Senate Bill Seeks to Reduce Undue Foreign Influence in Research by Increasing Institutional and Individual Compliance Obligations and Penalties for Violations

On June 18, 2020, fourteen Senator co-sponsors introduced the bipartisan Safeguarding American Innovation Act. The bill responds in part to a Senate report issued last November, which came on the heels of a year-long investigation led by Sen. Rob Portman (R-OH) as the chair of the Senate Homeland Security and Governmental Affairs Permanent Subcommittee on Investigations (PSI). The report details concerns about talent recruitment programs, the Chinese government giving grant monies to U.S. researchers to replicate work that was already supported by U.S. federal agencies (e.g., NIH, NSF, etc.), and visa abuses where students from China are alleged to have been sent to U.S. academic institutions to spy for the Chinese government and appropriate U.S. intellectual property. The legislation also addresses findings from PSI’s February 2019 report, which revealed an alleged lack of transparency in how educational institutions manage and report foreign gifts and contracts to the Department of Education (DOE).

The new legislation, if adopted would:

  • Establish a new Federal Research Security Council within OMB – the Council would be comprised of federal research and national security agencies (e.g., DOD, DOJ, DHS, NASA, NSF, etc.) and charged with developing uniform grant making policy and management guidance “to protect the national and economic security interests of the United States.”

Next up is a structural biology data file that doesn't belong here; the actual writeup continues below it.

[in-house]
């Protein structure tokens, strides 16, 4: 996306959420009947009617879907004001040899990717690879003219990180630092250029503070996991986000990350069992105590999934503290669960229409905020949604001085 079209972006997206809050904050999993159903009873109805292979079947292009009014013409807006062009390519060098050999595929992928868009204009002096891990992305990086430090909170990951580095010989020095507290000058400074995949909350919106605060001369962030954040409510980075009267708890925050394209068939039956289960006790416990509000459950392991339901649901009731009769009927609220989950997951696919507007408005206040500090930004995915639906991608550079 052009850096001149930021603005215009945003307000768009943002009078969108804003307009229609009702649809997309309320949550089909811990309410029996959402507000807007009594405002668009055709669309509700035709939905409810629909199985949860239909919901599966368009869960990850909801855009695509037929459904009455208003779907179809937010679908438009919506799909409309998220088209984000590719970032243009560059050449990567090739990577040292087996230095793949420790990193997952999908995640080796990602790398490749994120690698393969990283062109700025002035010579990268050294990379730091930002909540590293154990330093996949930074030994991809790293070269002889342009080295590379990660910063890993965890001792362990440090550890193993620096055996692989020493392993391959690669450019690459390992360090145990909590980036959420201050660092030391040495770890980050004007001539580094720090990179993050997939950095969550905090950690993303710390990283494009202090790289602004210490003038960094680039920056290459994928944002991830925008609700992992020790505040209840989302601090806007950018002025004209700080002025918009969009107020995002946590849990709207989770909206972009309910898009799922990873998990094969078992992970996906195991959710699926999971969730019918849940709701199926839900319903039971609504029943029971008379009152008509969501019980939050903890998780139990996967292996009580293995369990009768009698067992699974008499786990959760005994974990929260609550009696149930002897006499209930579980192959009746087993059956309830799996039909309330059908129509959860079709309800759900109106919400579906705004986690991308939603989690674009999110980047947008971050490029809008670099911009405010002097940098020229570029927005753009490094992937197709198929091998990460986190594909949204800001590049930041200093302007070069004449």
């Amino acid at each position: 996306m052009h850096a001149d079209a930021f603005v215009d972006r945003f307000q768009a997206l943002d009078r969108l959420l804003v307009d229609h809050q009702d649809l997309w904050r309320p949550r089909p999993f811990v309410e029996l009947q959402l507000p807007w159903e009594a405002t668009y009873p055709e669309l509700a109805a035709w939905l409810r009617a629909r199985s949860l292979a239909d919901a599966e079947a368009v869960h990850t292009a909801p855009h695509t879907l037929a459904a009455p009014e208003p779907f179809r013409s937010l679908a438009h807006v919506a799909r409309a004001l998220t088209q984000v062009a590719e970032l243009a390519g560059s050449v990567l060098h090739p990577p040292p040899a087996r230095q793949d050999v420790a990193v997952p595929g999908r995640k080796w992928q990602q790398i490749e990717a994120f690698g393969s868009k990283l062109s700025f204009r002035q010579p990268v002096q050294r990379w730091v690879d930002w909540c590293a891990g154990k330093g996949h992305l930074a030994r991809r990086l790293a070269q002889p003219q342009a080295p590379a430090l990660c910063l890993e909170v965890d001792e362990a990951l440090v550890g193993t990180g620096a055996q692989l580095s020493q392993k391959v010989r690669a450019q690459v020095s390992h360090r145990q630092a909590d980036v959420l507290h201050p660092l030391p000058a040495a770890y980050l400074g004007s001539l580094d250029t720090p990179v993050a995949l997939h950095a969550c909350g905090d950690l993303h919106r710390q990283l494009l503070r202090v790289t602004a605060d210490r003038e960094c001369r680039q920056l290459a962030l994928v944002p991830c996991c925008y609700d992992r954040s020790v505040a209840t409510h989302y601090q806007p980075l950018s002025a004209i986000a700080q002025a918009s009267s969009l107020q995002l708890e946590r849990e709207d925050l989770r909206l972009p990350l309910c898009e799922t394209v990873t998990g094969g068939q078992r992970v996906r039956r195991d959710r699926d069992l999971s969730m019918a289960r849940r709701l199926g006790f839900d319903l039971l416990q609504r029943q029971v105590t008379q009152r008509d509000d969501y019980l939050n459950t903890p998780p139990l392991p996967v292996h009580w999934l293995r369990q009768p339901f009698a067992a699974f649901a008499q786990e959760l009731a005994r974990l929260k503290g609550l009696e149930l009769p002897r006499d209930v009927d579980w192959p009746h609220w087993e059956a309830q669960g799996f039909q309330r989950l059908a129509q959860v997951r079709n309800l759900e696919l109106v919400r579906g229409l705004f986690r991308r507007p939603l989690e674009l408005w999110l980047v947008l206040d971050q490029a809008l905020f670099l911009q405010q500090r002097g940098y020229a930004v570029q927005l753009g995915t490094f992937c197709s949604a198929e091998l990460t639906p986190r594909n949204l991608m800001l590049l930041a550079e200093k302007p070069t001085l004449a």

• Make it an independent crime to fail to report outside compensation or support on grant applications – a failure to disclose the receipt of any outside compensation, including foreign compensation, on federal grant applications or documents in connection with federal grant applications could result in fines and/or imprisonment of up to five years and a five-year debarment from receiving federal funds. Currently, prosecutors are relying on wire and mail fraud, false statement, and tax evasion charges to pursue undue foreign influence cases.
  • Authorize the State Department to deny visas in more cases – the legislation would allow State to deny visas to certain foreign nationals seeking access to sensitive technologies if the “acquisition of those goods, technologies, or sensitive information” would be contrary to the national and economic security interest of the U.S. The State Department can consider factors such as an individual’s past or likely employment or cooperation with certain foreign military and security related organizations, foreign institutions, governments, and other entities believed to be involved in U.S. export control violations or the theft of intellectual property.
  • Enhance DOE authority regarding foreign gift reporting – if passed, schools would need to report gifts of $50,000 or more (the current threshold is $250,000) and DOE could impose fines of up to three times the amount of the gift or contract with the foreign source on any institution that repeatedly fails to file a disclosure report.
  • Mandate additional campus safeguards for sensitive technologies – if passed, universities, colleges, and other cultural exchange program sponsors would need to take new steps to prevent unauthorized access to sensitive technologies and report to the government planned access for exchange visitors (enabling the government to restrict access where deemed prudent/necessary).


  • Senator Portman’s press release on the proposed legislation can be found here.
  • The full text of the bill can be found here.


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